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Control of blood glucose (BG) in an acceptable range is a major therapy target for diabetes patients in both the hospital and outpatient environments. This review focuses on the state of point-of-care (POC) glucose monitoring and the accuracy of the measurement devices. The accuracy of the POC glucose monitor depends on device methodology and other factors, including sample source and collection and patient characteristics. Patient parameters capable of influencing measurements include variations in pH, blood oxygen, hematocrit, changes in microcirculation, and vasopressor therapy. These elements alone or when combined can significantly impact BG measurement accuracy with POC glucose monitoring devices (POCGMDs). In general, currently available POCGMDs exhibit the greatest accuracy within the range of physiological glucose levels but become less reliable at the lower and higher ranges of BG levels. This issue raises serious safety concerns and the importance of understanding the limitations of POCGMDs. This review will discuss potential interferences and shortcomings of the current POCGMDs and stress when these may impact the reliability of POCGMDs for clinical decision-making.
Article
Individuals with type 1 diabetes require frequent adjustment of their insulin dose to maintain as near to normal glycaemia as possible. This process is not only burdensome but also, for many, difficult to achieve. As a result, control algorithms to facilitate insulin dosage have been proposed, but have not been completely successful in normalizing glycaemia. Here we present a novel run-to-run control algorithm to adjust the meal-related insulin dose using only post-prandial blood glucose measurements. For each meal independently, the insulin dose is adjusted based on the performance measure for the same meal the previous day. A robustness analysis is performed which considers the sources of uncertainty typically encountered in clinical use. This shows that the system remains stable even with large uncertainty. Copyright © 2006 John Wiley & Sons, Ltd.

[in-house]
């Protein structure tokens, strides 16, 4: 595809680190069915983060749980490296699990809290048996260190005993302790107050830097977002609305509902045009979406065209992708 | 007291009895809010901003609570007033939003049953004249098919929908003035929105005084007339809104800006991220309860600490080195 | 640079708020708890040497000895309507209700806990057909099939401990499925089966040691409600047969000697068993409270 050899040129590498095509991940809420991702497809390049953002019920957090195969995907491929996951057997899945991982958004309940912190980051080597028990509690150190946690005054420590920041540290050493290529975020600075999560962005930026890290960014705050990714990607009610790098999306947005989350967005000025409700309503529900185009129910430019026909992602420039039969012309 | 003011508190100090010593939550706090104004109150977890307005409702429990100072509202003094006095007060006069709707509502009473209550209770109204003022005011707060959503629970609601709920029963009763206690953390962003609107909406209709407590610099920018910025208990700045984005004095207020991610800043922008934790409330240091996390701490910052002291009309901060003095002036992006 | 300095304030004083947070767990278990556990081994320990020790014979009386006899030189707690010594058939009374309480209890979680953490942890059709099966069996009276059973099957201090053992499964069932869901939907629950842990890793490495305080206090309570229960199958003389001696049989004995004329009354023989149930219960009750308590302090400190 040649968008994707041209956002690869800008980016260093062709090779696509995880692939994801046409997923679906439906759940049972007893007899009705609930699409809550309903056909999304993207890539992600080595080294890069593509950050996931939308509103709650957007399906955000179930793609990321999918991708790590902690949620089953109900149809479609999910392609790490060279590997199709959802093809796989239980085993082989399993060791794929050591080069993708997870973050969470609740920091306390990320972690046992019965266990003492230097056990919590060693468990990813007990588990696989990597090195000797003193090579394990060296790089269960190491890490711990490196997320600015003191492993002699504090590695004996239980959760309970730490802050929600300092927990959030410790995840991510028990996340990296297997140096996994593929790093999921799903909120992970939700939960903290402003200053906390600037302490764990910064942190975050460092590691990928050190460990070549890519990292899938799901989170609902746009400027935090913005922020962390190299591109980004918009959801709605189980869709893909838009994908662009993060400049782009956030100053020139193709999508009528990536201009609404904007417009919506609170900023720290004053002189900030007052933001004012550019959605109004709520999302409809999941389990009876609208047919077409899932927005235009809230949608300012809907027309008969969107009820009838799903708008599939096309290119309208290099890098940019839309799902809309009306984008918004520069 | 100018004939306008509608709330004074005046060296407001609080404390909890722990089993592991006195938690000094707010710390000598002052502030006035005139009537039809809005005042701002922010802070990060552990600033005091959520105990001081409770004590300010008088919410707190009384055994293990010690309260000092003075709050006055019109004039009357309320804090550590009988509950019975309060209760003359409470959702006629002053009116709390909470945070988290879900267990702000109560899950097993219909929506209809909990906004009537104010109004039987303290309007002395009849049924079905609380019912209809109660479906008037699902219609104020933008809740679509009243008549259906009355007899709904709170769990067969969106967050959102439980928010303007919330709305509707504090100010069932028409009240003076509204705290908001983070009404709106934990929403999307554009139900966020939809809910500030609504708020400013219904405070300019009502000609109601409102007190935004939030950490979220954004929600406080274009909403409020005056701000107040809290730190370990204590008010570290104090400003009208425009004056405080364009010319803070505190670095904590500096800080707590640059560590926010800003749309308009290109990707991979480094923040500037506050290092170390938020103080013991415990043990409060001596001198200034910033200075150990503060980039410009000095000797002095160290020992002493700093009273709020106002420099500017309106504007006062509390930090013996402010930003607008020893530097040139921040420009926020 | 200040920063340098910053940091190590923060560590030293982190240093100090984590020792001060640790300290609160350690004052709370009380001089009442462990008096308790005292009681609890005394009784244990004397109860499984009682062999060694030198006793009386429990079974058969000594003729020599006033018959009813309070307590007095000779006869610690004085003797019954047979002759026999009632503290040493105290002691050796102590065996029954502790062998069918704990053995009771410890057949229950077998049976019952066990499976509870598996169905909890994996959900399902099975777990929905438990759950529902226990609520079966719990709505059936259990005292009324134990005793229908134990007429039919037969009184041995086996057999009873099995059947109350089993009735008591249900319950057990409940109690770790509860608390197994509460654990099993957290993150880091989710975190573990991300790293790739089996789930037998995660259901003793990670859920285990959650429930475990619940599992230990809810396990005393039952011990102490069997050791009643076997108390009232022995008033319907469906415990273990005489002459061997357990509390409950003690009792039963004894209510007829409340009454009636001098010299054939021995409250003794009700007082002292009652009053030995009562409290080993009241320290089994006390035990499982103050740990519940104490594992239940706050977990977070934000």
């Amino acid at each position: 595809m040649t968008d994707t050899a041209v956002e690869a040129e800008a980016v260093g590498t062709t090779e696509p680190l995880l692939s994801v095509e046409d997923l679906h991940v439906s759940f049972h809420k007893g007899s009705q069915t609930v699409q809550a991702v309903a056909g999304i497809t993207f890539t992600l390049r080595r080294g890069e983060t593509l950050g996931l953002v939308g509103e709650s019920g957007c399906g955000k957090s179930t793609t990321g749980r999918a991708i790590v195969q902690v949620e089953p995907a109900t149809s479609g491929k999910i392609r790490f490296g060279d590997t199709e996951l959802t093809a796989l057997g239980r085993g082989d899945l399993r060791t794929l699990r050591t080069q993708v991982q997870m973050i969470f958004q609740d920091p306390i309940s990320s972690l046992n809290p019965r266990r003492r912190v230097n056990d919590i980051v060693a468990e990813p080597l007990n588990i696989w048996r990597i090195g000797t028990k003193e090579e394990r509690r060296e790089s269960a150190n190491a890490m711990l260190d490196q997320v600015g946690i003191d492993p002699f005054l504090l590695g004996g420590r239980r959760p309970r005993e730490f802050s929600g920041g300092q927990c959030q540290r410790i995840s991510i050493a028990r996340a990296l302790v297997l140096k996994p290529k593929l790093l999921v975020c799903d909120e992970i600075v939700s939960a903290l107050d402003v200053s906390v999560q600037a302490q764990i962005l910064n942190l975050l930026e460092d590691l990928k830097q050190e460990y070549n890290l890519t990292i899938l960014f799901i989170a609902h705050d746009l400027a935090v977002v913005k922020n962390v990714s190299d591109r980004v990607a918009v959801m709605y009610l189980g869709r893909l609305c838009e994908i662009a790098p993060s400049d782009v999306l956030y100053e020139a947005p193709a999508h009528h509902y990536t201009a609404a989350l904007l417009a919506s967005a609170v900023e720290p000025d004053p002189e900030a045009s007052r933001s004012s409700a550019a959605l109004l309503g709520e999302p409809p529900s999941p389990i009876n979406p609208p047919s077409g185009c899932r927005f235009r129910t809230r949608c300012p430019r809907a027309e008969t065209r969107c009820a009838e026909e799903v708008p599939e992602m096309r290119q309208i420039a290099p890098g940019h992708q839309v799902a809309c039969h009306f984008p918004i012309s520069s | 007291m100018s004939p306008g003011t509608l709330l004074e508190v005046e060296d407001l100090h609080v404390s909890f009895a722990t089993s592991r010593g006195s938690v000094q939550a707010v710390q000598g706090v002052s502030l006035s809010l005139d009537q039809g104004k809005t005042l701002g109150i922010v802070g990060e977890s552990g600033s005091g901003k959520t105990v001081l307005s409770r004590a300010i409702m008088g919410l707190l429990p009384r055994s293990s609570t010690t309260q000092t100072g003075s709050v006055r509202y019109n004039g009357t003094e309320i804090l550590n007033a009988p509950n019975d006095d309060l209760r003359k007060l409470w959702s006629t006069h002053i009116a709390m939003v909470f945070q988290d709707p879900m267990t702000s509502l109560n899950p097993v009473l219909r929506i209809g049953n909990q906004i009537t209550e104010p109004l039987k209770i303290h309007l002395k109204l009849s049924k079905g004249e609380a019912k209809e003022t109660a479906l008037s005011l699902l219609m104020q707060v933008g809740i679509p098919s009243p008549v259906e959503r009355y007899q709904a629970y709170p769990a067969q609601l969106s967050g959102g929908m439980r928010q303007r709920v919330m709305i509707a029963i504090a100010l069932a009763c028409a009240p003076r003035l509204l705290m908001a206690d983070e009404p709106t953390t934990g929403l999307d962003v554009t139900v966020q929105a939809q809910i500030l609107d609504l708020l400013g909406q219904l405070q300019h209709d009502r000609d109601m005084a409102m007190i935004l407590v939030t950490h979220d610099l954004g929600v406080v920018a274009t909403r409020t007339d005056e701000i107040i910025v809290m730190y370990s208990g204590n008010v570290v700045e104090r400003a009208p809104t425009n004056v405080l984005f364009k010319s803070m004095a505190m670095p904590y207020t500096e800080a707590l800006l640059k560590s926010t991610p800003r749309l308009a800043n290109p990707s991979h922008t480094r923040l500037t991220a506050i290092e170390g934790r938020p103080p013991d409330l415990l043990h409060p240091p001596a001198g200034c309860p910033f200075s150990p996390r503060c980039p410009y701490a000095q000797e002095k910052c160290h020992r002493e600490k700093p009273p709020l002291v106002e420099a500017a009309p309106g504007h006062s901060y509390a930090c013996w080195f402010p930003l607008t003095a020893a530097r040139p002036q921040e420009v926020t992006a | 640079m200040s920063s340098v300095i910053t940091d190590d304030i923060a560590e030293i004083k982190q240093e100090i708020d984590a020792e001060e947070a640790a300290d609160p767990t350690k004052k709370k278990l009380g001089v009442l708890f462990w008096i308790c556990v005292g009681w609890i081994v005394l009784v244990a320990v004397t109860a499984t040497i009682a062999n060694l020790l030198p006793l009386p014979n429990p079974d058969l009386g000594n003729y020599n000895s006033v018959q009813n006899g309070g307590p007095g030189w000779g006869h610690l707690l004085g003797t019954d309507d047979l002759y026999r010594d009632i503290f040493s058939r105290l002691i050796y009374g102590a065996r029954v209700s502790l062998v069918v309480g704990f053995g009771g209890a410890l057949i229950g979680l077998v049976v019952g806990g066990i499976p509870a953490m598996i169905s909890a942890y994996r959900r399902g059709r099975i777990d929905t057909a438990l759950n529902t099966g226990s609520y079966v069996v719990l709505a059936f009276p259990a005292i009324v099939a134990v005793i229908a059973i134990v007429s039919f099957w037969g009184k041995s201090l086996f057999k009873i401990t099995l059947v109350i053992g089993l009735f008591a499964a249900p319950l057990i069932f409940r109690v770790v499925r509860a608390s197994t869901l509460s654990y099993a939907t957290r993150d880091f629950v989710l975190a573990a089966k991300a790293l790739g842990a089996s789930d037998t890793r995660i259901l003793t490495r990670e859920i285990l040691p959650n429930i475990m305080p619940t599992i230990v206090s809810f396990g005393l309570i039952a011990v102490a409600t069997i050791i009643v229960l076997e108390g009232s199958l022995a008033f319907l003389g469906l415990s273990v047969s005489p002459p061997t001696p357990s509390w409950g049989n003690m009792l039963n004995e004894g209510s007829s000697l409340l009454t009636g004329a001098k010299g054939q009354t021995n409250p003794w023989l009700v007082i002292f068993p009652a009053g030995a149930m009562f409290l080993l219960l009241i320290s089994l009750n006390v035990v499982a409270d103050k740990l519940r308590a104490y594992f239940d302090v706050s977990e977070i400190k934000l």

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The objective of this study was to understand the level of performance of blood glucose monitors as assessed in the published literature. Medline from January 2000 to October 2009 and reference lists of included articles were searched to identify eligible studies. Key information was abstracted from eligible studies: blood glucose meters tested, blood sample, meter operators, setting, sample of people (number, diabetes type, age, sex, and race), duration of diabetes, years using a glucose meter, insulin use, recommendations followed, performance evaluation measures, and specific factors affecting the accuracy evaluation of blood glucose monitors. Thirty-one articles were included in this review. Articles were categorized as review articles of blood glucose accuracy (6 articles), original studies that reported the performance of blood glucose meters in laboratory settings (14 articles) or clinical settings (9 articles), and simulation studies (2 articles). A variety of performance evaluation measures were used in the studies. The authors did not identify any studies that demonstrated a difference in clinical outcomes. Examples of analytical tools used in the description of accuracy (e.g., correlation coefficient, linear regression equations, and International Organization for Standardization standards) and how these traditional measures can complicate the achievement of target blood glucose levels for the patient were presented. The benefits of using error grid analysis to quantify the clinical accuracy of patient-determined blood glucose values were discussed. When examining blood glucose monitor performance in the real world, it is important to consider if an improvement in analytical accuracy would lead to improved clinical outcomes for patients. There are several examples of how analytical tools used in the description of self-monitoring of blood glucose accuracy could be irrelevant to treatment decisions.